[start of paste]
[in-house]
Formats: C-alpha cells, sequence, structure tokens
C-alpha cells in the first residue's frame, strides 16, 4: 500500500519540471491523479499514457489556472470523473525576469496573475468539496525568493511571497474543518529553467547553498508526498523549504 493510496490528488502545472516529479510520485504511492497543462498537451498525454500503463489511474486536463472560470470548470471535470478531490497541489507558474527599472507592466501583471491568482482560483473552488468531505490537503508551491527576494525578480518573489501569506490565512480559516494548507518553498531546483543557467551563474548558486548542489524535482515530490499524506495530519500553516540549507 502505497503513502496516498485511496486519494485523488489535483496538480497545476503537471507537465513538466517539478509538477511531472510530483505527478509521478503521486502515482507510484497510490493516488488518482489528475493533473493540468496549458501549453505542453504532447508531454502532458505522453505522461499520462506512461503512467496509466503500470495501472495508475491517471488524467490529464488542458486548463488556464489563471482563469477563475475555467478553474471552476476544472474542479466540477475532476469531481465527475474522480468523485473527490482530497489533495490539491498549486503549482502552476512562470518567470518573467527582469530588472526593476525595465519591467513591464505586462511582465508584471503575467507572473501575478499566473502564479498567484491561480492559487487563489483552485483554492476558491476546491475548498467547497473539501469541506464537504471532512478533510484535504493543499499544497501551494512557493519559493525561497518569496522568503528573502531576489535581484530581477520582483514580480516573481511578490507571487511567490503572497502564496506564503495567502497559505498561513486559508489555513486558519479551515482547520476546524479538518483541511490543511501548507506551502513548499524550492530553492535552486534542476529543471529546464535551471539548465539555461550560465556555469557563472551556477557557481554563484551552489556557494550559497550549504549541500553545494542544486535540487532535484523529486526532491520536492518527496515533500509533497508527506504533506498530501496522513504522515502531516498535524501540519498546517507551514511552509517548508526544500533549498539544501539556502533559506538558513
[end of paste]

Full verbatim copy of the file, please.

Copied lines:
[in-house]
Formats: C-alpha cells, sequence, structure tokens
C-alpha cells in the first residue's frame, strides 16, 4: 500500500519540471491523479499514457489556472470523473525576469496573475468539496525568493511571497474543518529553467547553498508526498523549504 493510496490528488502545472516529479510520485504511492497543462498537451498525454500503463489511474486536463472560470470548470471535470478531490497541489507558474527599472507592466501583471491568482482560483473552488468531505490537503508551491527576494525578480518573489501569506490565512480559516494548507518553498531546483543557467551563474548558486548542489524535482515530490499524506495530519500553516540549507 502505497503513502496516498485511496486519494485523488489535483496538480497545476503537471507537465513538466517539478509538477511531472510530483505527478509521478503521486502515482507510484497510490493516488488518482489528475493533473493540468496549458501549453505542453504532447508531454502532458505522453505522461499520462506512461503512467496509466503500470495501472495508475491517471488524467490529464488542458486548463488556464489563471482563469477563475475555467478553474471552476476544472474542479466540477475532476469531481465527475474522480468523485473527490482530497489533495490539491498549486503549482502552476512562470518567470518573467527582469530588472526593476525595465519591467513591464505586462511582465508584471503575467507572473501575478499566473502564479498567484491561480492559487487563489483552485483554492476558491476546491475548498467547497473539501469541506464537504471532512478533510484535504493543499499544497501551494512557493519559493525561497518569496522568503528573502531576489535581484530581477520582483514580480516573481511578490507571487511567490503572497502564496506564503495567502497559505498561513486559508489555513486558519479551515482547520476546524479538518483541511490543511501548507506551502513548499524550492530553492535552486534542476529543471529546464535551471539548465539555461550560465556555469557563472551556477557557481554563484551552489556557494550559497550549504549541500553545494542544486535540487532535484523529486526532491520536492518527496515533500509533497508527506504533506498530501496522513504522515502531516498535524501540519498546517507551514511552509517548508526544500533549498539544501539556502533559506538558513